Oh for the right stand. I ended up paying for one custom built. I
roll thousands of feet per year, but thankfully most of it is one an
electric rolling mill. I ruined my shoulder with the manual one from
all the reasons you want to prevent. One of the best things you can
do is have it fit you. Just like blacksmiths they adjust where anvil
sits you need to be mindfull of where you want your rolling mill to
stand to the side where the handle is. No matter the length of the
handle (you can’t change that unless you modify it. Standing straight
up with your weight centered over your heels Extend your arm straight
out in front of you. (use the arm you will be cranking with) That
point is the right angle point at which your body will experience the
least amount of stress on your back. Mark that point on the wall, or
measure it with the help of a freind from the floor. When your stand
is built, the very center or point at which the handle is attached
should be that point where your arm is extended out.
Reason for this, is that the downward swing will be equal to the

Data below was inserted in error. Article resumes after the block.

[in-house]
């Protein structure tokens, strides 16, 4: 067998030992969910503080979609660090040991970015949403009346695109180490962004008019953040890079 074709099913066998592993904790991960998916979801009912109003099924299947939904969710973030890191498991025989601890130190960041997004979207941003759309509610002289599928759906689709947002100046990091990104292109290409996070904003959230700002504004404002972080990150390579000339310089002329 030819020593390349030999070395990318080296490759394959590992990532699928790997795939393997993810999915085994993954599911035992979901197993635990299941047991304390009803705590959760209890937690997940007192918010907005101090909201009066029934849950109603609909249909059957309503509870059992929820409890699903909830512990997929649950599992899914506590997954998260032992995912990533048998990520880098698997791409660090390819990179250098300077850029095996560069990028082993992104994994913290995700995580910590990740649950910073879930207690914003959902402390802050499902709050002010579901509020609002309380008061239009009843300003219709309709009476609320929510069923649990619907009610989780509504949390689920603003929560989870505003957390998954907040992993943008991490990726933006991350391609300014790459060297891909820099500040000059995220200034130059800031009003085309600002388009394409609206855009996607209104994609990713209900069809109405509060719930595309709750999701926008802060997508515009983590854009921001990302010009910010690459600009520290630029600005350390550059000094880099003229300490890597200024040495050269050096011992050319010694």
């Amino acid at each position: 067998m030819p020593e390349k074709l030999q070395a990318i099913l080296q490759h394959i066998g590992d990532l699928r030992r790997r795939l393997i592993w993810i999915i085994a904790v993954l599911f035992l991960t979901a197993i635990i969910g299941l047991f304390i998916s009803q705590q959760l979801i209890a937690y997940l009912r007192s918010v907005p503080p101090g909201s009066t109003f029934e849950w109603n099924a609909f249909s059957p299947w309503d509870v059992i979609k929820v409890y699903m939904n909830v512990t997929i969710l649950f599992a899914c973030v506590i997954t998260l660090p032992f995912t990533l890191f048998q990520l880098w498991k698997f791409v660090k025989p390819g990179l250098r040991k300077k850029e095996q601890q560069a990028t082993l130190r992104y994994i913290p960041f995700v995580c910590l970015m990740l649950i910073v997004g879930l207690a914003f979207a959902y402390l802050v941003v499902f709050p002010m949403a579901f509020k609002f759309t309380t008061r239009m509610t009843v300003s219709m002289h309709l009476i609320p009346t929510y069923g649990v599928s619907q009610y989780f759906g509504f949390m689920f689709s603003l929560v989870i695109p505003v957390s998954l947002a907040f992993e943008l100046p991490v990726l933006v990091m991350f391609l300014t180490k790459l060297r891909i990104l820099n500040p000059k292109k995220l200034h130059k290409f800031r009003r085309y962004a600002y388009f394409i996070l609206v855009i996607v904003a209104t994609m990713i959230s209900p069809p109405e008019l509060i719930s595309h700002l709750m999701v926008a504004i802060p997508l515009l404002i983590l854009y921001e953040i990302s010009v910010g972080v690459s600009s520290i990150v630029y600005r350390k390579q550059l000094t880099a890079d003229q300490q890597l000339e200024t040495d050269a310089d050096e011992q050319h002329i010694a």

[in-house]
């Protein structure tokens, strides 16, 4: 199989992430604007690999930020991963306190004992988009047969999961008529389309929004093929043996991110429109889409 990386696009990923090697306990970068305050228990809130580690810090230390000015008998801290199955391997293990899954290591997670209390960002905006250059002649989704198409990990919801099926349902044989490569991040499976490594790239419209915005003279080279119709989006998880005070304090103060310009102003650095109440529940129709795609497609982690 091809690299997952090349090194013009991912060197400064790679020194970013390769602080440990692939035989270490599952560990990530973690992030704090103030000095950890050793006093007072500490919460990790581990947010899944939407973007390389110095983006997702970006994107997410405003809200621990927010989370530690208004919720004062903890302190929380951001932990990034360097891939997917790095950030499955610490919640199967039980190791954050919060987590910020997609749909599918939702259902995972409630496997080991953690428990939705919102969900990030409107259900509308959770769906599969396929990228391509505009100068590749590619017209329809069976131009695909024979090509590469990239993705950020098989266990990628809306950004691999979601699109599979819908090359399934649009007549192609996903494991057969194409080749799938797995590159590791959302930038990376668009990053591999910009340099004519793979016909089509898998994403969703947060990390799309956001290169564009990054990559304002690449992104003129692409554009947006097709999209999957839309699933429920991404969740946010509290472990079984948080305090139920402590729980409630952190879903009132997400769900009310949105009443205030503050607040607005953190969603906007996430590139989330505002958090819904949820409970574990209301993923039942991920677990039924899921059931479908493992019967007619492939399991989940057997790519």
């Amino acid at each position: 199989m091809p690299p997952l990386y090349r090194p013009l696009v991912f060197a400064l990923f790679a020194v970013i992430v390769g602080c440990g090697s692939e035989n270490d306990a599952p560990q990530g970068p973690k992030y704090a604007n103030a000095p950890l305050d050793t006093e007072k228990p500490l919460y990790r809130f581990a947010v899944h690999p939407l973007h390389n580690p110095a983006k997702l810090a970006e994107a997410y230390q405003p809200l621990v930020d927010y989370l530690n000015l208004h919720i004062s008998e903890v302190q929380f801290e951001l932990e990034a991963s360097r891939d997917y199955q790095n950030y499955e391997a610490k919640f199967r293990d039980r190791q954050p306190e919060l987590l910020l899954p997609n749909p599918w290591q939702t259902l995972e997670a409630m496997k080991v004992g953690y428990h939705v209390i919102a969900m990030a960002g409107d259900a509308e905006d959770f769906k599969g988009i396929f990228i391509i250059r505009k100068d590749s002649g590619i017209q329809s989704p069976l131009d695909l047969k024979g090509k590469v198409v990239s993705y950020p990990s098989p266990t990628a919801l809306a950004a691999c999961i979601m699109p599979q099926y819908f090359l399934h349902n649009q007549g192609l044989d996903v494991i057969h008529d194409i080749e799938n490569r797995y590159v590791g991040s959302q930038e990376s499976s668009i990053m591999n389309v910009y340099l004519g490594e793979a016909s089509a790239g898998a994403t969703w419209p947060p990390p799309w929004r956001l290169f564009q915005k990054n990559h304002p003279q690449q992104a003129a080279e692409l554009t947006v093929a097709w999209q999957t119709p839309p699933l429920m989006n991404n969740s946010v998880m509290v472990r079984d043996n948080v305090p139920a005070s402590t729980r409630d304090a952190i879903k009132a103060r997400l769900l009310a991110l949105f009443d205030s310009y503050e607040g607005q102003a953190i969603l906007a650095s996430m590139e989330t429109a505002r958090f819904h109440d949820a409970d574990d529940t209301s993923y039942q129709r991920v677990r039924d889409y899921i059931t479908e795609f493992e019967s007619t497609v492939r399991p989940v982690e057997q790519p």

upward swing. Now for another bit of wisdom. Switch out your standing
For minor small jobs, stand behind. If you have a lot of rolling to
do, stand to the side and crank from there. You will by using both
hands be able to minimize the stress best on your back and shoulders.
It spreads the work equally on both shoulder jhoints and gives you a
good standing point that lets you not slump over the rolling mill.
You might want a friend to help with guiding the metal through the
mill. Hard to do that with only two hands and cranking.
Another thing you need to do is prevent the stand from walking while
using it. I find my spare rolls of copper (27 pounds each) make a
good weight, plus I store any heavy items I have in the bottom as
well. If I was more stationary in my usage, I’d have it securely
bolted to the floor.
Years of a love hate relationship have gone into this. My son hates
to help, but he does it anyway. When I have big jobs I use the
electric. It was my son who hated helping to roll things out, that
bought me the electric mill. Now I need to figure out how to make him
hate using a torch so he gets me a laser welder.
Aggie. the old and cranky